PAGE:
I’m sure my colleagues wince when I do it. ‘Mate’, that is.
To kids on the corridor: “Can you tuck your shirt in mate?”
To kids in my class: “Couldn’t hand the books out could you mate? Thanks.”
To kids I manage pastorally: “Mate, how have you been today?”
Even as I type the above examples, I’m uncomfortably aware of the disapproving shakes of the head that they will inspire. However, before you all make mental notes that read, ‘DO NOT EMPLOY THE MATEY BLOKE’, allow me, if you will, the opportunity to explain myself.
Although I have a creeping suspicion that I am now, due to the wonders of social mobility,’middle-class’, I like the idea that people might perceive me as working class. Although living 15 or so miles from central London, I came of age in a time and place where mockney ‘geezer’ culture was at an all time high. At eighteen years old I was calling – to my present embarrassment- girls, ‘birds’ and twenty pound notes, ‘scores.’ Polo shirts were always worn buttoned to the top and the only choice of trainer was a Reebok classic. I learned everything-lock, stock, and barrel- from Guy Ritchie.
For the most part, as time went on, I grew up. Misogynist nouns were shed and the etymology of rhyming slang became more interesting than using it. Five years went by and then, when I became a teacher, I made a conscious decision to re-introduce into my vernacular, some of the mockney colloquialisms I had once decided to outgrow.
So, now I reprimand students by snarling, “Don’t mug me off”. If I’m feeling particularly excited by a class discussion on the banquet scene in ‘Macbeth’ I’ll refer to Banquo as ‘brown bread’ (dead). And, if I’m in a really good mood, I’ll use ‘mate’ as a term of endearment to refer to a student. Why would I lower myself so? You want the honest answer? I do it because I think it makes male students like me and I do it because I think it will make male students more likely to do what I ask. And I think it works. In just a short time, I quickly became known as a teacher that is ‘good with the naughty ones’; in a relatively short space of time I have found myself being promoted into positions of authority where I am given responsibility in assisting in the reformation of students that display challenging behaviour. Like it or not, I strongly believe that my concious decision to ‘roughen up’ my speech has assisted with this.
But H-dropping, TH-fronting and T-glotalling has its problems. Loads of ’em. Here’s three that spring most immediately to mind:
- It makes students-and colleagues- think I’m stupid. One colleague once responded to my saying an FHM article was well written by saying, “You probably think it’s high art, knowing you.” She didn’t know me. More forgivably, a student (not an adult with a degree) asked me, “Why do you speak so stupidly when you write so wonderfully?”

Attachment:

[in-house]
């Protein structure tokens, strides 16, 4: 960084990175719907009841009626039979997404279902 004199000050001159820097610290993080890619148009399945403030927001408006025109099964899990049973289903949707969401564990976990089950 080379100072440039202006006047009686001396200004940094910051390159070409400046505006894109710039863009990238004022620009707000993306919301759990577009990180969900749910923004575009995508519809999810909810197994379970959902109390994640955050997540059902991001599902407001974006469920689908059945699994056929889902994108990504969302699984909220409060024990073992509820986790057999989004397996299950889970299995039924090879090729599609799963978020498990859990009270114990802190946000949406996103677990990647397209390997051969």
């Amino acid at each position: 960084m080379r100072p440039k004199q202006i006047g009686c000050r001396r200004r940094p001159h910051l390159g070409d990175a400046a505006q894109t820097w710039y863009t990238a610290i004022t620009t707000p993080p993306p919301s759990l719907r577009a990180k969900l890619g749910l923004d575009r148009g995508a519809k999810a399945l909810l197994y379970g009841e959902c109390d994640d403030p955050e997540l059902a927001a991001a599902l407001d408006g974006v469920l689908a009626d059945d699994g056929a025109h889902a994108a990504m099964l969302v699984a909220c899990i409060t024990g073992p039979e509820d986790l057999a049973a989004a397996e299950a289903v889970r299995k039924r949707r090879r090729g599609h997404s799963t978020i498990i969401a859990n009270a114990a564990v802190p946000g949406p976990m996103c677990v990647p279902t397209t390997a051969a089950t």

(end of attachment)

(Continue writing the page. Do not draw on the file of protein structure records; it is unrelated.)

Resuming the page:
- Students feel that me calling them, ‘mate’ means that they can call me the same. This has proved particularly awkward, especially as the students who call me ‘mate’, tend to be those students most desperate to please me. Telling them that it’s okay for me to call them mate, but not vice versa is a) awkward and b) makes me sound like a hypocritical prick.
- As whole-school literacy coordinator, it’s my job to ensure that students have high levels of written and spoken literacy. I constantly question myself: am I undermining all the other work I do in school to improve students’ spoken language.
So what do I do to counter these problems?
- I’m frank with students. I’ll tell them that I am mature enough to know how and when to adapt my speech and that they, probably aren’t. If they’re offended I’ll tell them about students (no names mentioned) who call me ‘mate’ in the corridor. Generally, I find they cringe as much as I do in the re-telling of this and they’re content, from that point on, to speak to me as is appropriate: ‘Sir’ rather than ‘mate.’
- I’m franker with students. I’ll tell them that I call them ‘mate’ because I want to appeal to them. I want them to like me and I want them to do what I want. I tell them I consciously put these colloquialisms into my classroom talk for these reasons. I believe that if they can see me making concious decisions about how to speak, they will think carefully about their own speech.
- I’ll tell students the problems (listed above) that speaking as I do can cause me as a professional. This interests them and again, it gets them thinking consciously about language.
- I speak in ‘high style’ far more often than ‘low.’ For every, ‘mate’ there’s the full name of a child. For every ‘brown bread’ there’s a ‘deceased.’ For every sentence that sounds like I’m gabbin’ with me mates in the boozer, there are ten more that sound like I’m writing a dissertation. I model exemplary speech.
I’d love to hear your thoughts.